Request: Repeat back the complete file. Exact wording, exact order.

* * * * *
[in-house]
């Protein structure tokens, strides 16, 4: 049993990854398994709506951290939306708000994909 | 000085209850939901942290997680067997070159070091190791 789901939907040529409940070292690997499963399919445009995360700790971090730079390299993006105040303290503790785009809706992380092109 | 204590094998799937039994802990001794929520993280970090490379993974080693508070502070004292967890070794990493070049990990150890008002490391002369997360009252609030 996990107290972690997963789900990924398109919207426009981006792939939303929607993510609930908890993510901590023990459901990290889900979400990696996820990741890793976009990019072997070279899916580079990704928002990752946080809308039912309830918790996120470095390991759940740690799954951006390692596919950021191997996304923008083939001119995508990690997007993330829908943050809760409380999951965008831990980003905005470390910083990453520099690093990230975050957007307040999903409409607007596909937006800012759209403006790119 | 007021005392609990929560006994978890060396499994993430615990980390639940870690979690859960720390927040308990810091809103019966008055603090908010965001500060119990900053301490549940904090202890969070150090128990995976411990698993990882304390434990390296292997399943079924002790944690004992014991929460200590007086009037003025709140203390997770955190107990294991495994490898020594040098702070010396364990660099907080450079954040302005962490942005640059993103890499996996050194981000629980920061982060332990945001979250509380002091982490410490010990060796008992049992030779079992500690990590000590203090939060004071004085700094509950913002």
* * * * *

[in-house]
């Protein structure tokens, strides 16, 4: 049993990854398994709506951290939306708000994909 | 000085209850939901942290997680067997070159070091190791 789901939907040529409940070292690997499963399919445009995360700790971090730079390299993006105040303290503790785009809706992380092109 | 204590094998799937039994802990001794929520993280970090490379993974080693508070502070004292967890070794990493070049990990150890008002490391002369997360009252609030 996990107290972690997963789900990924398109919207426009981006792939939303929607993510609930908890993510901590023990459901990290889900979400990696996820990741890793976009990019072997070279899916580079990704928002990752946080809308039912309830918790996120470095390991759940740690799954951006390692596919950021191997996304923008083939001119995508990690997007993330829908943050809760409380999951965008831990980003905005470390910083990453520099690093990230975050957007307040999903409409607007596909937006800012759209403006790119 | 007021005392609990929560006994978890060396499994993430615990980390639940870690979690859960720390927040308990810091809103019966008055603090908010965001500060119990900053301490549940904090202890969070150090128990995976411990698993990882304390434990390296292997399943079924002790944690004992014991929460200590007086009037003025709140203390997770955190107990294991495994490898020594040098702070010396364990660099907080450079954040302005962490942005640059993103890499996996050194981000629980920061982060332990945001979250509380002091982490410490010990060796008992049992030779079992500690990590000590203090939060004071004085700094509950913002």